Read-Alikes for ‘Oath and Honor’ by Liz Cheney | LibraryReads

Oath and Honor by Liz Cheney is the top holds title of the week. LibraryReads and Library Journal offer read-alikes for patrons waiting to read this buzziest book.

Oath and Honor: A Memoir and a Warning by Liz Cheney (Little, Brown) is the top holds title of the week. LibraryReads and Library Journal offer read-alikes for patrons waiting to read this buzziest book.

Cheney, an attorney, national security specialist, and former House Republican leader, offers a first-hand account of the attack on the Capitol on January 6, 2021, and the aftermath of the insurrection, including the Congressional investigation that she helped lead.—LJ Reviews

The Civic Bargain: How Democracy Survives by Brook Manville & Josiah Ober (Princeton Univ.)

Political historians Manville and Ober (coauthors, A Company of Citizens) have written much about the politics of ancient Greece. In this book, they apply some of that scholarship to the struggles of present-day democracies by scrutinizing four major Western historical democratic experiments: classical Athens; Republican Rome; Great Britain’s monarchy; and the founding of the United States. The authors argue that democracy’s future can be secured if citizens consider a “civil bargain, which depends on the practice of “good-faith compromise” and “civic friendship,” instead of a mindset to crush a nation’s enemies. The book’s analysis centers on the meaning of democracy, and it identifies traits that have promoted stability throughout history. The authors note seven conditions necessary for self-governance and highlight examples of bargaining and compromise in four case studies. They also point out the periodic failures and civil strife that forced some nations to adapt and prevail. Manville and Ober warn against the dangers of “hyperpolarized partisanship,” which often results in widespread disengagement from civil life. A need for better civic education is stressed as a solution. VERDICT A guarded but optimistic vision for saving democracy. Best for readers who are concerned about the future of the U.S.—Thomas Karel

The Age of Insurrection: The Radical's Right's Assault on Democracy by David Neiwert (Melville House; LJ starred review)

Award-winning investigative journalist Neiwert (Red Pill, Blue Pill) chronicles, defines, and thoroughly documents the rise of alt-right ideologies in the U.S. This impressive narrative spans the 1970s through the present and is a good primer to all of the figures and terms of the alt-right: the great replacement conspiracy theory, accelerationism, Alex Jones, QAnon, the Oath Keepers, the Proud Boys, the boogaloo movement, the evolving definition of a patriot, neo-Nazi alliances, Christian nationalists, Michael Flynn, COVID deniers, rhetoric about another U.S. civil war, and critical race theory. The book notes that the alt-right’s seemingly small groups contribute pieces to a larger movement, and a long-embedded threat to democracy emerges. A history of disruption, violence, and racism is abundantly clear in this work, which depicts authoritarian personalities, social dominance orientation, and the demise of accountability. Neiwert insists that readers take notice as alt-right adherents fill roles in law enforcement and local and federal government. VERDICT Equal parts enlightening and terrifying, this is imperative reading for anyone in the United States.—Tina Panik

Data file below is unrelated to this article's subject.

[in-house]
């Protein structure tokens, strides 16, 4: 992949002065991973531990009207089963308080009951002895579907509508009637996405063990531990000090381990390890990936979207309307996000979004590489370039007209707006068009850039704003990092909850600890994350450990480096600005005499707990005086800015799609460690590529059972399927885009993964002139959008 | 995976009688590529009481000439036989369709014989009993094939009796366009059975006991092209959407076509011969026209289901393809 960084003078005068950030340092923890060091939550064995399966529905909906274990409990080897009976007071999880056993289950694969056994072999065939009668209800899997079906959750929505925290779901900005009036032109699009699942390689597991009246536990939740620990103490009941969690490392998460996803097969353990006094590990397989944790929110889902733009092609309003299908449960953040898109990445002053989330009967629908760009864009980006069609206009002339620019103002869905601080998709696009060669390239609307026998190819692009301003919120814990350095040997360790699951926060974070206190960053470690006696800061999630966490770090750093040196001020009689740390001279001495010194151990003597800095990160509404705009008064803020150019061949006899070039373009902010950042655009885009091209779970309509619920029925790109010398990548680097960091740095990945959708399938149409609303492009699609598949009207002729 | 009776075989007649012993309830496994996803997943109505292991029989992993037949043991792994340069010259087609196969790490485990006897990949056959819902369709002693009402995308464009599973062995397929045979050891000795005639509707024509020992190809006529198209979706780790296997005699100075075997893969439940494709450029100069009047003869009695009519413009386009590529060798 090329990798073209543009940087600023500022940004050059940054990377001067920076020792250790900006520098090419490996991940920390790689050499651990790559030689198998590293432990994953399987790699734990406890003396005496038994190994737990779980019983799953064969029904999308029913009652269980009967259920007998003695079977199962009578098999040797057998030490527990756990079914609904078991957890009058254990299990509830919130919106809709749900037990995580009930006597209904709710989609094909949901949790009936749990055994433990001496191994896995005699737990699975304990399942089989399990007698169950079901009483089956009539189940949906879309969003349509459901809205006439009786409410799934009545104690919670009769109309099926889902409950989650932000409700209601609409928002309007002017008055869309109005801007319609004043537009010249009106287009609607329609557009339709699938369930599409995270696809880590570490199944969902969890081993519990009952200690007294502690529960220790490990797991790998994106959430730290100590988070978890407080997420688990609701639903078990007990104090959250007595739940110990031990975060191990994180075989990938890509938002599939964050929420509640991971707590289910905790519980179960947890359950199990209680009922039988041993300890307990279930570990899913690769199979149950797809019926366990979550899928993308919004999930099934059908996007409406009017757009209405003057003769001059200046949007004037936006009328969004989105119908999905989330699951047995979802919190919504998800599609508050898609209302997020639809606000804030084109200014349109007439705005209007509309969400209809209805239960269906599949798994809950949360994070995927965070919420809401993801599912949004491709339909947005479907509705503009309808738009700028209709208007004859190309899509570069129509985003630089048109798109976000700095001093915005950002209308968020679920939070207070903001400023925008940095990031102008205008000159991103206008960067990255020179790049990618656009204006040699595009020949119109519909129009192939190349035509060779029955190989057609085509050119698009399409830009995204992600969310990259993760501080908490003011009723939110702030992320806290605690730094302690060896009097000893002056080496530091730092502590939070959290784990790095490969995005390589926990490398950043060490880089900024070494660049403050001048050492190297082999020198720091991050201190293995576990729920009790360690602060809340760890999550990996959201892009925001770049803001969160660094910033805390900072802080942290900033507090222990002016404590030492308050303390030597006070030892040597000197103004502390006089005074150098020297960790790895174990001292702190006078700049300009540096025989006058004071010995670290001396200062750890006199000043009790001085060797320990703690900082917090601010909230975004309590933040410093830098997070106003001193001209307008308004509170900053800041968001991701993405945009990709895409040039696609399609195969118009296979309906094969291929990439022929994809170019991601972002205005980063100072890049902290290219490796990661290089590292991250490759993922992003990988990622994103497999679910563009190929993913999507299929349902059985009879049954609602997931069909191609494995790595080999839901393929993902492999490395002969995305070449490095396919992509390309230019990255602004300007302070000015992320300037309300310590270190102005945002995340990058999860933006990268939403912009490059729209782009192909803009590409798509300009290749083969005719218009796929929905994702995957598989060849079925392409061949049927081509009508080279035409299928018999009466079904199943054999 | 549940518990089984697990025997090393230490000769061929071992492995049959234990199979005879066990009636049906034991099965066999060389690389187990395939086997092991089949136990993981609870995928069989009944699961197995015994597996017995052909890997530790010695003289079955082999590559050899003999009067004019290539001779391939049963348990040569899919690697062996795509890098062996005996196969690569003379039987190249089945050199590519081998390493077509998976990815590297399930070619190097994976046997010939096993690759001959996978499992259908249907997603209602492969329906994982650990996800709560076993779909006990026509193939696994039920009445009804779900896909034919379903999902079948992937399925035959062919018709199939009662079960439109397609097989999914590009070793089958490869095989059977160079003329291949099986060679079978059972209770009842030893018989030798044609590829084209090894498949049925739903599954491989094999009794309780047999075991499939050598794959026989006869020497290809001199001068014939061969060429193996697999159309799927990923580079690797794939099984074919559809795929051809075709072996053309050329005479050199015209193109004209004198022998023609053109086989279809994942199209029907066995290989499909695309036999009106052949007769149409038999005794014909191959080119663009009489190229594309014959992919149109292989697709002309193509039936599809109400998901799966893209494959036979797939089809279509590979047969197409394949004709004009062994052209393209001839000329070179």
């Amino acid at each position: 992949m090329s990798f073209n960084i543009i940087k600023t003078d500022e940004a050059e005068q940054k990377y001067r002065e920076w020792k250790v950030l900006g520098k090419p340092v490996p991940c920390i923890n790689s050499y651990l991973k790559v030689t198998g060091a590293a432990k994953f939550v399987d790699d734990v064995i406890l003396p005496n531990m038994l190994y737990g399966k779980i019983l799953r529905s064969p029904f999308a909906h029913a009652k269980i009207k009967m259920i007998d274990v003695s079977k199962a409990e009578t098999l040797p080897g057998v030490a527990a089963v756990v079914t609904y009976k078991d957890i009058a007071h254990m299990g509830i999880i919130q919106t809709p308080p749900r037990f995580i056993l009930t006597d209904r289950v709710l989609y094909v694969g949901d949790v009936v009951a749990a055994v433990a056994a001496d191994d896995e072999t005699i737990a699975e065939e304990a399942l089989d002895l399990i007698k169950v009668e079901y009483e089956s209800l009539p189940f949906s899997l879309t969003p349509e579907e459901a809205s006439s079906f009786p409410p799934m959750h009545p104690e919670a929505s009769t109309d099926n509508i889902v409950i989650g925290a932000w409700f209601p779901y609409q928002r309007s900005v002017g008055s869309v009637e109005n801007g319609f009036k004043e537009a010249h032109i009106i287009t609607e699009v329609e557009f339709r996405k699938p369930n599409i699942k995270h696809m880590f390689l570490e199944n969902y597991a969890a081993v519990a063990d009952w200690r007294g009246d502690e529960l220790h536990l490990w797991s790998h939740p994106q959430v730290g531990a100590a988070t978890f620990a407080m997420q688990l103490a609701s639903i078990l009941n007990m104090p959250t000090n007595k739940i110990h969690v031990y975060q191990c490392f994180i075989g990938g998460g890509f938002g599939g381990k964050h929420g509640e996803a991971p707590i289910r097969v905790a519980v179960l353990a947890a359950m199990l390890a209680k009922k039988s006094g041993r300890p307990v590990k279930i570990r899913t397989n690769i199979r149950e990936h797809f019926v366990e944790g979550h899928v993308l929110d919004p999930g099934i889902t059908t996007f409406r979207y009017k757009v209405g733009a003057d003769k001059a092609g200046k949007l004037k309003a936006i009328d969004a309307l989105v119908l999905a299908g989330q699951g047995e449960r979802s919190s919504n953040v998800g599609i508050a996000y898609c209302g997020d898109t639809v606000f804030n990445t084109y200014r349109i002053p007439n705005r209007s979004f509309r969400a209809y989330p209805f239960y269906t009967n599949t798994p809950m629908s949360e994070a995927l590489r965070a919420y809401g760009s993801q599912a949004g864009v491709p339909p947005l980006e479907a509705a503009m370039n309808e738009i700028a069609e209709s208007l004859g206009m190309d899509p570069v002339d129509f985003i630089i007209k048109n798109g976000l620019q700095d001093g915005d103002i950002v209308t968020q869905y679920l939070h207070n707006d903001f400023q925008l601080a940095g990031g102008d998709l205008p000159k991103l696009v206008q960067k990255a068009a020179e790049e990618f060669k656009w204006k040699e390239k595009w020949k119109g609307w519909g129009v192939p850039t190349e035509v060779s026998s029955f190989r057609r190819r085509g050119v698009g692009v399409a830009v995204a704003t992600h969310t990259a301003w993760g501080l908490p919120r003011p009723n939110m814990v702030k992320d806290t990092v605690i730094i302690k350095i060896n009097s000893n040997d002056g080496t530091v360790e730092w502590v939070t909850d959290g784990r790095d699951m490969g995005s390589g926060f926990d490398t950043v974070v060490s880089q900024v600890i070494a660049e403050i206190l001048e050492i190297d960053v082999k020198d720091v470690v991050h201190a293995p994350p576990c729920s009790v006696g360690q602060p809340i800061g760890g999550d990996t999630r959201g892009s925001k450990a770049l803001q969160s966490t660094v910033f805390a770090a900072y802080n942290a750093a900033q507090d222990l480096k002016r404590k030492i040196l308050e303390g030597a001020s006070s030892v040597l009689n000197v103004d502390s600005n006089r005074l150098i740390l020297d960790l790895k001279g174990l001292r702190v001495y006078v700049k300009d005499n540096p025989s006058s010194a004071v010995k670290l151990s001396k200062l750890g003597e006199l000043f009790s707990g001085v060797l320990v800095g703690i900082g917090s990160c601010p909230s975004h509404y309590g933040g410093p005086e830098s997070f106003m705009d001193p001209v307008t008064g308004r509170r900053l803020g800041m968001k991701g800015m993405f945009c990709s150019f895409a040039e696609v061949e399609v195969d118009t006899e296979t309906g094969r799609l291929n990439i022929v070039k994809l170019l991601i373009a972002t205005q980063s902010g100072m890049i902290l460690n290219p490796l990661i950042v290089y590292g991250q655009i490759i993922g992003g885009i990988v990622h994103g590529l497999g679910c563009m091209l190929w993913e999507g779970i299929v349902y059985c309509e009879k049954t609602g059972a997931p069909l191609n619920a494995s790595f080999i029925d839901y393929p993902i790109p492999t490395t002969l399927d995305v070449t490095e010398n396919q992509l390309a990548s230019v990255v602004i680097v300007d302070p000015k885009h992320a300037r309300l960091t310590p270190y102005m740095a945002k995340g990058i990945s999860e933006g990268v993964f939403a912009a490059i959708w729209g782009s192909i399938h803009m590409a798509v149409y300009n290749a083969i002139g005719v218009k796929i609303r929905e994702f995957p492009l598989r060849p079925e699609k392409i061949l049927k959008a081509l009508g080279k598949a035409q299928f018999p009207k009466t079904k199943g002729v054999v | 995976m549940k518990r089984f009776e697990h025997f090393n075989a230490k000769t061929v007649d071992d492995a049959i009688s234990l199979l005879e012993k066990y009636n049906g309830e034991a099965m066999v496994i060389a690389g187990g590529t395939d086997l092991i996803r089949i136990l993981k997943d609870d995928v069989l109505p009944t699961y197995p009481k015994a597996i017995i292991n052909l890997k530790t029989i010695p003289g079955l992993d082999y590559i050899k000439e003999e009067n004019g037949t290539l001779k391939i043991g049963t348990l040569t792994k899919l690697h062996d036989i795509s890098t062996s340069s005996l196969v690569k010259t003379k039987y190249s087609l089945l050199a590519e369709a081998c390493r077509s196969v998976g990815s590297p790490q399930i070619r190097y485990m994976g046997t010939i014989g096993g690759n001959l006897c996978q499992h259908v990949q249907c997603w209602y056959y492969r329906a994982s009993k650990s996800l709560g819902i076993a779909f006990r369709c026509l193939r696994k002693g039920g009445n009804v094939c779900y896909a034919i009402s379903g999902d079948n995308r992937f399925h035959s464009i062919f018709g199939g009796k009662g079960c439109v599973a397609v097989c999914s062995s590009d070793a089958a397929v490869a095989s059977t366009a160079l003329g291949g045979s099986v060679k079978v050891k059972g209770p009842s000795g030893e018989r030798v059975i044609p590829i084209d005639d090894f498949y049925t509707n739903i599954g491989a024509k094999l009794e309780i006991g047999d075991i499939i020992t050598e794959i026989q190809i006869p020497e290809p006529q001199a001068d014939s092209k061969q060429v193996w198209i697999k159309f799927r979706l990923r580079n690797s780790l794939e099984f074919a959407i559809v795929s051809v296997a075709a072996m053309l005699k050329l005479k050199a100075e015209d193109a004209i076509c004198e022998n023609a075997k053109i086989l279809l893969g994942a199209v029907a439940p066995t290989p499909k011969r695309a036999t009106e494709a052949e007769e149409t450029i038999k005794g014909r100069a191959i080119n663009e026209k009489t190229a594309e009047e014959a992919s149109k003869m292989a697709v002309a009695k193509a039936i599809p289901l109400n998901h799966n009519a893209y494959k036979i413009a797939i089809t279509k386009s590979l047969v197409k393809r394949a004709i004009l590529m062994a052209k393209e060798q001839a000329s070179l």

American Resistance: The Inside Story of How the Deep State Saved the Nation by David Rothkopf (PublicAffairs: Perseus)

The phrase “deep state” has become a shorthand term for a sinister, out-of-control bureaucracy within the U.S. government. Political analyst Rothkopf (National Insecurity: American Leadership in an Age of Fear), who also hosts the podcast Deep State Radio, is a champion of dedicated, selfless bureaucrats. The focus of his new book is on the government employees, including many appointed by the Trump administration, who, in his view, placed the Constitution and the interests of the country first and above loyalty to an individual. Through more than 100 interviews, Rothkopf relates how highly competent civil servants triumphed over the gross ineptitude at the top of the Trump administration. This book provides chapter-length case studies on immigration policy, Trump’s relationship with the military, Ukraine, and Vladimir Putin, plus the mishandling of the COVID pandemic and the insurrection of January 6, 2021. Heroes that emerge from these accounts include Secretary of State Rex Tillerson, Chief of Staff John Kelly, and Secretary of Defense James Mattis, all who either resigned or were fired by Trump. VERDICT This book is a worthy companion to recent books by Marie Yovanovitch (Lessons from the Edge) and Alexander Vindman (Here, Right Matters). It is an unrelenting indictment of Donald Trump’s abuse of the presidency.—Thomas Karel

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